Carrol McGlaun's office at the Family Learning Center of Tyler is more like a treasure trove of dolls, toys, books and other learning supplies, but she said the space keeps her heart in the job she loves — providing safe and quality daycare for children.
But while the center where she has been director for the past several months has not been cited for violations by the Department of Family and Protective Services' Child Care Licensing in the past two years, Ms. McGlaun has seen problems in daycare operations in East Texas.
As a former childcare inspector, the 57-year-old said she has seen neglect and dangerous situations at daycare centers, and she and her supervisors made the call to utilize the agency's emergency shutdown procedure when a facility was deemed too dangerous to remain open until deficiencies could be corrected.
"My worst day was a center I went in where it was so chaotic, and it was nap time," Ms. McGlaun said. "I had cited deficiencies, and this was one of the one-month visits, and there was a little boy walking around the center, and no one knew he was unattended. And that was with everyone knowing the state was there that day. I was never afraid to leave a daycare, but I was scared to leave that day."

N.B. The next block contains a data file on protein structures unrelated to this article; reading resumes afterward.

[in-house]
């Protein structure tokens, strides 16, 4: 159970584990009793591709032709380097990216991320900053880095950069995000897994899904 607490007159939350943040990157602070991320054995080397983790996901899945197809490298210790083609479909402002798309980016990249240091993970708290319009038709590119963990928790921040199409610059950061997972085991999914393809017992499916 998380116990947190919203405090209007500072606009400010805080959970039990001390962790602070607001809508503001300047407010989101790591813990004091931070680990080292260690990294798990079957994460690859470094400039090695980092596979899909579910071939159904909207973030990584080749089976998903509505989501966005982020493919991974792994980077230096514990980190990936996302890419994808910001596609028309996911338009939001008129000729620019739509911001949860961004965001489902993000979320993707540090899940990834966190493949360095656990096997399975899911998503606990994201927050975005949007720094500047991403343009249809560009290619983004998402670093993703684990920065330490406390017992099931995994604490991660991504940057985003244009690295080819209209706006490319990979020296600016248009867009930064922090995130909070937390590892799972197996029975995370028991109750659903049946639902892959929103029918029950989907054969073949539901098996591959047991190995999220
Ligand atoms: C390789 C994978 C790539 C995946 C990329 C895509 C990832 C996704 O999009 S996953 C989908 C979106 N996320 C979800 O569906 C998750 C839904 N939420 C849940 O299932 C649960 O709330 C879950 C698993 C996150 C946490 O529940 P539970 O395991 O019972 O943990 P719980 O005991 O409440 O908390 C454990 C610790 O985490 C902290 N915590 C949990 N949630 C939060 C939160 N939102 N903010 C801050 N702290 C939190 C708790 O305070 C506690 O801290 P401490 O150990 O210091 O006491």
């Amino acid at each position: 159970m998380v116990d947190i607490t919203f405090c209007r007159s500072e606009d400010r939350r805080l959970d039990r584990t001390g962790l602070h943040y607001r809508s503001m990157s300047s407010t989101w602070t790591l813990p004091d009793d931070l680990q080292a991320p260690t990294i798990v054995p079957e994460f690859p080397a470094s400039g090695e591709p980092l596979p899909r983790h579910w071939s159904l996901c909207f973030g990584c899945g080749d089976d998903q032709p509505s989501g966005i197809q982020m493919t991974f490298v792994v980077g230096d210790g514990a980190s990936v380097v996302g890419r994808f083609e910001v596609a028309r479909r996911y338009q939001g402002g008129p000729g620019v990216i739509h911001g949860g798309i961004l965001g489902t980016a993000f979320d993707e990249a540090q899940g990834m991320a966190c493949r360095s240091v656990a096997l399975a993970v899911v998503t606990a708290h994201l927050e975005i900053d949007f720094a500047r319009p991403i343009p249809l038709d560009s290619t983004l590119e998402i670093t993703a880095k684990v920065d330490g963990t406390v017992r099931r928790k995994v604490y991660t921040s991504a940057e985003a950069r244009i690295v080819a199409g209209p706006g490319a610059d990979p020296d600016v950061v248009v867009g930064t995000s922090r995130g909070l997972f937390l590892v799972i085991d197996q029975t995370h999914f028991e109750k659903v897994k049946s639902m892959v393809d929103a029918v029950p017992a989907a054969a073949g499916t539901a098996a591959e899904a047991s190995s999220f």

She has seen some directors buck the system and seen those centers have their license revoked.
Though there are daycares operating with multiple deficiencies, Ms. McGlaun said the daycare operations are in some cases better than the child's home life.
"It is a sad fact that the care some of the children get in daycare is better than that they receive in their home lives, and this includes the facilities where there are abundant problems," she said.
Ms. McGlaun said she has seen some centers struggle with just meeting the minimum criteria, but others seem to have no problems exceeding the standards.
According to the state Child Care Licensing site, there are multiple daycare operations in East Texas that have few, if any, deficiencies, and state officials applaud those centers for their hard work and meeting the minimum required standards.
Department of Family and Protective Services' spokeswoman Sharri Pulliam said the operations must meet 2,500 standards during inspections, which usually happen once a year. However, if there are any major deficiencies, then Ms. Pulliam said inspectors can make monthly inspections.
"When a daycare operation becomes licensed and they start the process, we always ask them to exceed the minimum standards," Ms. Pulliam said. "Those are only minimum standards that we give them and we want them to exceed those and we want them to be successful. There are a lot of good daycares here in Tyler and the surrounding counties."
Other area centers with no listed problems over the past two years include All About Love in Tyler, The Little People's School in Tyler, Kids Kaleidoscope and Growing Stick Learning Center.
Sabrina Thoene of the Bullard Early Education Center, which ranks among the area's least cited, said meeting standards can be challenging, and her facility.
"You can find good daycare here, and it's not always the most expensive that is the best," she said.
Mrs. McGlaun said parents play a big role in their child's care, and they should know who is watching their children.
"Be involved with your daycare," she said. "Before a child is enrolled here, we ask the parents to come to give them a tour. We want them to get to know their teachers and directors."